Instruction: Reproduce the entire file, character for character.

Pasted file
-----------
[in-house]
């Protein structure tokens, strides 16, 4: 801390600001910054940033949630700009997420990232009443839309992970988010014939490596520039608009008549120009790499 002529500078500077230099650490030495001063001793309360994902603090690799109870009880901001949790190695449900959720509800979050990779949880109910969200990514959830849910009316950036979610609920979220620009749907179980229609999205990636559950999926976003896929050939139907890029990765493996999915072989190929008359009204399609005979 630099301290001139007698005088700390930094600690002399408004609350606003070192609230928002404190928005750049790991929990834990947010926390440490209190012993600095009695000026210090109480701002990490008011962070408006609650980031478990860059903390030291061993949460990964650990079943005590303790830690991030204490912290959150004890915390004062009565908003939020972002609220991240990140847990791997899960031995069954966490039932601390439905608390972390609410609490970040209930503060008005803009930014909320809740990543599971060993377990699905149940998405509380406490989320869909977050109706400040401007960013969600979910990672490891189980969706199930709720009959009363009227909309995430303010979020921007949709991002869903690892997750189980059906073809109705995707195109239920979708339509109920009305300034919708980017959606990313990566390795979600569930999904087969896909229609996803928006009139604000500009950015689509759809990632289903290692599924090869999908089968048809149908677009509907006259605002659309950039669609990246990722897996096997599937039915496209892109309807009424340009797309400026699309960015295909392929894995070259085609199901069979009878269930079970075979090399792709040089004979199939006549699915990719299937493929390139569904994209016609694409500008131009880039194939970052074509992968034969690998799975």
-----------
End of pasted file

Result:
[in-house]
């Protein structure tokens, strides 16, 4: 801390600001910054940033949630700009997420990232009443839309992970988010014939490596520039608009008549120009790499 002529500078500077230099650490030495001063001793309360994902603090690799109870009880901001949790190695449900959720509800979050990779949880109910969200990514959830849910009316950036979610609920979220620009749907179980229609999205990636559950999926976003896929050939139907890029990765493996999915072989190929008359009204399609005979 630099301290001139007698005088700390930094600690002399408004609350606003070192609230928002404190928005750049790991929990834990947010926390440490209190012993600095009695000026210090109480701002990490008011962070408006609650980031478990860059903390030291061993949460990964650990079943005590303790830690991030204490912290959150004890915390004062009565908003939020972002609220991240990140847990791997899960031995069954966490039932601390439905608390972390609410609490970040209930503060008005803009930014909320809740990543599971060993377990699905149940998405509380406490989320869909977050109706400040401007960013969600979910990672490891189980969706199930709720009959009363009227909309995430303010979020921007949709991002869903690892997750189980059906073809109705995707195109239920979708339509109920009305300034919708980017959606990313990566390795979600569930999904087969896909229609996803928006009139604000500009950015689509759809990632289903290692599924090869999908089968048809149908677009509907006259605002659309950039669609990246990722897996096997599937039915496209892109309807009424340009797309400026699309960015295909392929894995070259085609199901069979009878269930079970075979090399792709040089004979199939006549699915990719299937493929390139569904994209016609694409500008131009880039194939970052074509992968034969690998799975």